If you go
The Collier County School District scheduled five meetings to discuss rezoning. Each meeting will begin at 6 p.m. in the following locations:
■ Two meetings for parents attending elementary schools in Greater Naples are on Wednesday, Jan. 6, in the Golden Gate High School auditorium, 2925 Titan Lane, and Tuesday, Jan. 19, in the School Board meeting room of the Dr. Martin Luther King, Jr. Administrative Center, 5775 Osceola Trail.
■ A meeting for parents of students attending Immokalee elementary schools is Tuesday, Jan. 12, in the Eden Park Elementary School cafeteria, 3650 Westclox St.
■ A meeting for parents of students being rezoned to Lely or Naples High Schools is Thursday, Jan. 7, in the Lely High School auditorium, 1 Lely High School Blvd.
■ A meeting for parents of students being rezoned to Golden Gate High School is Wednesday, Jan. 13, in the Golden Gate High School auditorium, 2925 Titan Lane.
Parents who are not able to attend the meetings, can submit comments by e-mail to email@example.com or call (239) 377-0180. Community input will be shared with School Board members as at their Jan. 21 and Feb. 18 meetings, which will be held at 3 p.m. at the Dr. Martin Luther King, Jr. Administrative Center.
COLLIER COUNTY — Parents curious to know if their child could be going to a new school next year now have their answer.
On Monday, the Collier County School District released maps of the proposed areas being rezoned so the district can meet the class size amendment.
For some neighborhoods, the proposed rezoning is all too familiar.
The district is once again proposing to rezone an area south of White Boulevard. Two years ago, the students were going to be sent to Palmetto Ridge High School and their parents fought to successfully keep them at Gulf Coast High School, citing a shorter drive for families.
This time, the district is proposing to rezone some of those students to Golden Gate High School.
Some Big Cypress Elementary School parents who successfully fought against getting rezoned to Mike Davis Elementary School two years ago may have another fight on their hands. The district is again proposing a similar rezoning.
Other rezoning proposals include taking the neighborhoods of Glen Eagle and several others west of Santa Barbara Boulevard out of Naples High School and placing them in Lely High School. An area east of Interstate 75 and south of Pine Ridge Road would be moved from Osceola Elementary School to Golden Gate Elementary School, under the district’s proposal.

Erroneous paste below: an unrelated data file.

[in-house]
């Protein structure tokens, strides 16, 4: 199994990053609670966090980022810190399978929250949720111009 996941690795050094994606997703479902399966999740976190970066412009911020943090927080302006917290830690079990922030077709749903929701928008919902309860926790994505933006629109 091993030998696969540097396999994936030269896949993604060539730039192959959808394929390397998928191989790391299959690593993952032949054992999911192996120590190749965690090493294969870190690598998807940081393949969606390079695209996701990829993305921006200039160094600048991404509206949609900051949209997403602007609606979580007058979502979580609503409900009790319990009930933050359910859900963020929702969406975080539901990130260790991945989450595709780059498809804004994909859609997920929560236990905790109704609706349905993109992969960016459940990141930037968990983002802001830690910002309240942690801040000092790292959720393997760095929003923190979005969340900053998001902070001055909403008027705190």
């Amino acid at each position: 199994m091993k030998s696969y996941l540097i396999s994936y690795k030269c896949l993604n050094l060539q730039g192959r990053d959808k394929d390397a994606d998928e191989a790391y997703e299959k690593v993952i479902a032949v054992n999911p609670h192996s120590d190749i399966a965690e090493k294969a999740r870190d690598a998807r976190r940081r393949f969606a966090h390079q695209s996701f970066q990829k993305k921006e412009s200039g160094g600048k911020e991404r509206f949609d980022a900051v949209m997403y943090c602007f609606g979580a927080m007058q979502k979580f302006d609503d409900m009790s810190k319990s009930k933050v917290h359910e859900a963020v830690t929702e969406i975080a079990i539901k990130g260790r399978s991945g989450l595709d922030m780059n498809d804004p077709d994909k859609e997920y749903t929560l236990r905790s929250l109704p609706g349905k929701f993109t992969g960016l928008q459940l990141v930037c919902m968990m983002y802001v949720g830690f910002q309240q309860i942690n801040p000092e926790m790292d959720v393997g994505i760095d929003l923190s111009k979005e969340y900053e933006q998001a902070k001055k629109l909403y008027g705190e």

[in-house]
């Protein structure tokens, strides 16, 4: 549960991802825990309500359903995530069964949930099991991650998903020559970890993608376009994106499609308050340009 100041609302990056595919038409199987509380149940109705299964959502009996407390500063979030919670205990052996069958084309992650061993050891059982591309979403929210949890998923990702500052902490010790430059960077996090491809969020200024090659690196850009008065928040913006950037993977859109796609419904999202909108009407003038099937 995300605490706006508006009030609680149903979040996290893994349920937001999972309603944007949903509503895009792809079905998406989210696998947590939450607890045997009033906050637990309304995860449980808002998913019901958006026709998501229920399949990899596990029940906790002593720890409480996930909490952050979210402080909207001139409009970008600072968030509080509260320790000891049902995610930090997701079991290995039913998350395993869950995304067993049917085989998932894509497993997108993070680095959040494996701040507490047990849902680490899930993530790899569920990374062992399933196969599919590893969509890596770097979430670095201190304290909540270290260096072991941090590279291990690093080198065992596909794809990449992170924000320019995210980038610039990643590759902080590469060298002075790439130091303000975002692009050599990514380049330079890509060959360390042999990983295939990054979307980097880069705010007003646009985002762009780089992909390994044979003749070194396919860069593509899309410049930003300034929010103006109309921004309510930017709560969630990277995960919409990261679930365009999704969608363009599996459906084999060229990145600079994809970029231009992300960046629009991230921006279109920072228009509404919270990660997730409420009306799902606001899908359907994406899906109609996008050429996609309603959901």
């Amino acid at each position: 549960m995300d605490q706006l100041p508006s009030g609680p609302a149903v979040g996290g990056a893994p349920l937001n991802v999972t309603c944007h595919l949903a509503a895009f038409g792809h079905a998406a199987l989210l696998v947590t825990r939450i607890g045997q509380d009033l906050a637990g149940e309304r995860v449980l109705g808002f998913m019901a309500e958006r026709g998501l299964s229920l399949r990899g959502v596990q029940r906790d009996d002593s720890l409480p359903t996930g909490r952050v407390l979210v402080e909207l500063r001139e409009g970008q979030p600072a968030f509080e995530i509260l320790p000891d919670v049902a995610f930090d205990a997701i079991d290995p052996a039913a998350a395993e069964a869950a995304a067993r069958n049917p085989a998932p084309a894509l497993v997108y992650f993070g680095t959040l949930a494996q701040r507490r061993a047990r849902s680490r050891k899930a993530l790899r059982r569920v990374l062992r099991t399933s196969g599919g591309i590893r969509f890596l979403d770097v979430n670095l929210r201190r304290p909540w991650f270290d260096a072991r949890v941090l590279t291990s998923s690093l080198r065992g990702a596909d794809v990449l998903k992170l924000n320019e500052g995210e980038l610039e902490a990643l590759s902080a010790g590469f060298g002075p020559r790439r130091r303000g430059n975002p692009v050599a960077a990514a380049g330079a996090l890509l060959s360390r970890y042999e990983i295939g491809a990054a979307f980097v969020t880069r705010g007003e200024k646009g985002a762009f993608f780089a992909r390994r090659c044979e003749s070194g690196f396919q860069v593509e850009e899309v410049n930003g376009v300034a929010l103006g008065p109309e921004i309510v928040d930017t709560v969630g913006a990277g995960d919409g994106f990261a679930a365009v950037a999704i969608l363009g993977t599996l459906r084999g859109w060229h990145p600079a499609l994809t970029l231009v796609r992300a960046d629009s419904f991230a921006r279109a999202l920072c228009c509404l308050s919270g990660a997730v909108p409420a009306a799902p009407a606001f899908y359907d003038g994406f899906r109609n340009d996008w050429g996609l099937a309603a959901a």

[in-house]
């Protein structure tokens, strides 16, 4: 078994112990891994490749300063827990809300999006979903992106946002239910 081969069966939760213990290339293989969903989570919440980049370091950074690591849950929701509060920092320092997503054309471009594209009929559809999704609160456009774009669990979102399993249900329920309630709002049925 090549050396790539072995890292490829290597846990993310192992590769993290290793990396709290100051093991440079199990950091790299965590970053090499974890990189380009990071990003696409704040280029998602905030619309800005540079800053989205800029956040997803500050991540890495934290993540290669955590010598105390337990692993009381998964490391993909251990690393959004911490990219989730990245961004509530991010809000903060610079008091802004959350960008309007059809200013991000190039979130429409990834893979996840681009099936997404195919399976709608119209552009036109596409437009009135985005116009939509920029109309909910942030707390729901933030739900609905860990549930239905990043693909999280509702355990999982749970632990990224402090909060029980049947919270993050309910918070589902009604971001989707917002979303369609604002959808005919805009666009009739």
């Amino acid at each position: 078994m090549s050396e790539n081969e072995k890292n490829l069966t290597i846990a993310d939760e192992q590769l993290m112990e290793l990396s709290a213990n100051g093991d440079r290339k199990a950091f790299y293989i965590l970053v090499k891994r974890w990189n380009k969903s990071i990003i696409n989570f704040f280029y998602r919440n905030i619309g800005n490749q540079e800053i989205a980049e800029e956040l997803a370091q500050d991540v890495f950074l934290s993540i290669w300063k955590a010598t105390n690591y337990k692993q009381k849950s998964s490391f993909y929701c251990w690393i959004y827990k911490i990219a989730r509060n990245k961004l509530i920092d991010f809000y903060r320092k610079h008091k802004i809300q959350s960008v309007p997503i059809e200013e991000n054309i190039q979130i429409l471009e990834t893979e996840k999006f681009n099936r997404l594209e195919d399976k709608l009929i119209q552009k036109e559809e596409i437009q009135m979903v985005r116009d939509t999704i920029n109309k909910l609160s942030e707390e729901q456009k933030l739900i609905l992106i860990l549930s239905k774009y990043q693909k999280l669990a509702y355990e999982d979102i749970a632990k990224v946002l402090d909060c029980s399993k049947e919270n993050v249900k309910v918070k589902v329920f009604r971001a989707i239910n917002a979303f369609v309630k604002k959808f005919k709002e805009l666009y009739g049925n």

Laurel Oak Elementary School could see the district’s most complicated boundary change, by accepting students from Veterans Memorial Elementary School while giving students to Vineyards, Big Cypress and Corkscrew elementary schools.
Prior to the start of winter break, parents of all Collier elementary, middle, and high school students received letters, carried home by students, regarding rezoning of schools. Though middle school students, other than some rising freshmen, will not be impacted by rezoning, the letter was sent home with them in an effort to reach all families. The letter explained the need to rezone, and included dates of all five scheduled rezoning meetings.
Superintendent Dennis Thompson has said the district isn’t looking for emotional pleas to keep students at schools. Rather, he wants to know what about the proposed rezonings works and what doesn’t for students.
“I know there is a lot of emotion over rezoning, but we have to look at what’s logical,” he said. “If there is something that we are doing that is going to be detrimental to students, we want to know about it. If their bus ride is going to be 30 minutes longer because we are rezoning them, we need to know that.”
The district needs to rezone the schools to meet the state class size amendment, which must be fully adopted by next school year. The amendment, which was passed in 2002, requires schools to keep core classes, such as English and math to a maximum of 18 to 25 students, depending on the age of the children.
To meet the requirements, the district must add 240 classes. Some schools have enough vacant classrooms but others do not. The School Board decided earlier this month to rezone students from schools with insufficient space to schools with unused classroom space.
For more information: (239) 377-0180 or firstname.lastname@example.org.